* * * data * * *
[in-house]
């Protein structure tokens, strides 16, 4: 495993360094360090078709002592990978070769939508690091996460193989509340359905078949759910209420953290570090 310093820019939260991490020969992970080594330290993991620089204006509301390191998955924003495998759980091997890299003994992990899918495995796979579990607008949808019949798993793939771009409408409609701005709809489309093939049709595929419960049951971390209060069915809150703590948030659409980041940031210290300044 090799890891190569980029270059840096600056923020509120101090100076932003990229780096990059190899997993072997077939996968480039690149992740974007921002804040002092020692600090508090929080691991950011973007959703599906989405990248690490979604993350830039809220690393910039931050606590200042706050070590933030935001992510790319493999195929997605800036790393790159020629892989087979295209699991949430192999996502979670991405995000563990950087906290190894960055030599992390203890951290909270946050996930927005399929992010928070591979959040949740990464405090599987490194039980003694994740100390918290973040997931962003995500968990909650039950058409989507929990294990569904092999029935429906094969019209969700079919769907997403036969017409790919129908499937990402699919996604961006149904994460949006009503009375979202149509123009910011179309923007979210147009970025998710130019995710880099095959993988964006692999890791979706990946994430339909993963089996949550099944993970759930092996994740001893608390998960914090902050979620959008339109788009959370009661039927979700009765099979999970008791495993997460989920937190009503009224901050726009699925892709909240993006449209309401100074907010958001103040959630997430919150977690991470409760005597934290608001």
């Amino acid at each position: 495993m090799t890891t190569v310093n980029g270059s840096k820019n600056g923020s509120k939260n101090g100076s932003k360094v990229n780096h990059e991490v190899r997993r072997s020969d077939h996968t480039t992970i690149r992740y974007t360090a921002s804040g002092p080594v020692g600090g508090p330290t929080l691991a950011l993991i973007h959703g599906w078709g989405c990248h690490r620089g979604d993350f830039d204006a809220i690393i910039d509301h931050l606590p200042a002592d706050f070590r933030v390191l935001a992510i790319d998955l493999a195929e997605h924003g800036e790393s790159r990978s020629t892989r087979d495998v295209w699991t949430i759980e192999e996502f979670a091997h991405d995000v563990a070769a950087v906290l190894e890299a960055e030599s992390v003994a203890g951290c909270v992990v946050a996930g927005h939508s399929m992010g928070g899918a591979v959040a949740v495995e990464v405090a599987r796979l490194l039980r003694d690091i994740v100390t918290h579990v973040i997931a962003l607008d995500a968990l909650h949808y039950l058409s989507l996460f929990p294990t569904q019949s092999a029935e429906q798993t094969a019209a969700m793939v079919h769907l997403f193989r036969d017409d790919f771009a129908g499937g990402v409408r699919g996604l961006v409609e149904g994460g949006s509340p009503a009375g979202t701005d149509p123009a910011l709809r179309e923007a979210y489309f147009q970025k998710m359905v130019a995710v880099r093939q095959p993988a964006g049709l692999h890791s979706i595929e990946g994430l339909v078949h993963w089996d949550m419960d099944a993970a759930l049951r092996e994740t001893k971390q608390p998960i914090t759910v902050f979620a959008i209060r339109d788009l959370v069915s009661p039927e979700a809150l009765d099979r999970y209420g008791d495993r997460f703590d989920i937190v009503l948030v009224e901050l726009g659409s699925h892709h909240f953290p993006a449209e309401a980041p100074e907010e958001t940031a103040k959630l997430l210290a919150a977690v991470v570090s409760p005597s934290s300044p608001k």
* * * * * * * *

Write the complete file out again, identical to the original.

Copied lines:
[in-house]
């Protein structure tokens, strides 16, 4: 495993360094360090078709002592990978070769939508690091996460193989509340359905078949759910209420953290570090 310093820019939260991490020969992970080594330290993991620089204006509301390191998955924003495998759980091997890299003994992990899918495995796979579990607008949808019949798993793939771009409408409609701005709809489309093939049709595929419960049951971390209060069915809150703590948030659409980041940031210290300044 090799890891190569980029270059840096600056923020509120101090100076932003990229780096990059190899997993072997077939996968480039690149992740974007921002804040002092020692600090508090929080691991950011973007959703599906989405990248690490979604993350830039809220690393910039931050606590200042706050070590933030935001992510790319493999195929997605800036790393790159020629892989087979295209699991949430192999996502979670991405995000563990950087906290190894960055030599992390203890951290909270946050996930927005399929992010928070591979959040949740990464405090599987490194039980003694994740100390918290973040997931962003995500968990909650039950058409989507929990294990569904092999029935429906094969019209969700079919769907997403036969017409790919129908499937990402699919996604961006149904994460949006009503009375979202149509123009910011179309923007979210147009970025998710130019995710880099095959993988964006692999890791979706990946994430339909993963089996949550099944993970759930092996994740001893608390998960914090902050979620959008339109788009959370009661039927979700009765099979999970008791495993997460989920937190009503009224901050726009699925892709909240993006449209309401100074907010958001103040959630997430919150977690991470409760005597934290608001």
């Amino acid at each position: 495993m090799t890891t190569v310093n980029g270059s840096k820019n600056g923020s509120k939260n101090g100076s932003k360094v990229n780096h990059e991490v190899r997993r072997s020969d077939h996968t480039t992970i690149r992740y974007t360090a921002s804040g002092p080594v020692g600090g508090p330290t929080l691991a950011l993991i973007h959703g599906w078709g989405c990248h690490r620089g979604d993350f830039d204006a809220i690393i910039d509301h931050l606590p200042a002592d706050f070590r933030v390191l935001a992510i790319d998955l493999a195929e997605h924003g800036e790393s790159r990978s020629t892989r087979d495998v295209w699991t949430i759980e192999e996502f979670a091997h991405d995000v563990a070769a950087v906290l190894e890299a960055e030599s992390v003994a203890g951290c909270v992990v946050a996930g927005h939508s399929m992010g928070g899918a591979v959040a949740v495995e990464v405090a599987r796979l490194l039980r003694d690091i994740v100390t918290h579990v973040i997931a962003l607008d995500a968990l909650h949808y039950l058409s989507l996460f929990p294990t569904q019949s092999a029935e429906q798993t094969a019209a969700m793939v079919h769907l997403f193989r036969d017409d790919f771009a129908g499937g990402v409408r699919g996604l961006v409609e149904g994460g949006s509340p009503a009375g979202t701005d149509p123009a910011l709809r179309e923007a979210y489309f147009q970025k998710m359905v130019a995710v880099r093939q095959p993988a964006g049709l692999h890791s979706i595929e990946g994430l339909v078949h993963w089996d949550m419960d099944a993970a759930l049951r092996e994740t001893k971390q608390p998960i914090t759910v902050f979620a959008i209060r339109d788009l959370v069915s009661p039927e979700a809150l009765d099979r999970y209420g008791d495993r997460f703590d989920i937190v009503l948030v009224e901050l726009g659409s699925h892709h909240f953290p993006a449209e309401a980041p100074e907010e958001t940031a103040k959630l997430l210290a919150a977690v991470v570090s409760p005597s934290s300044p608001k």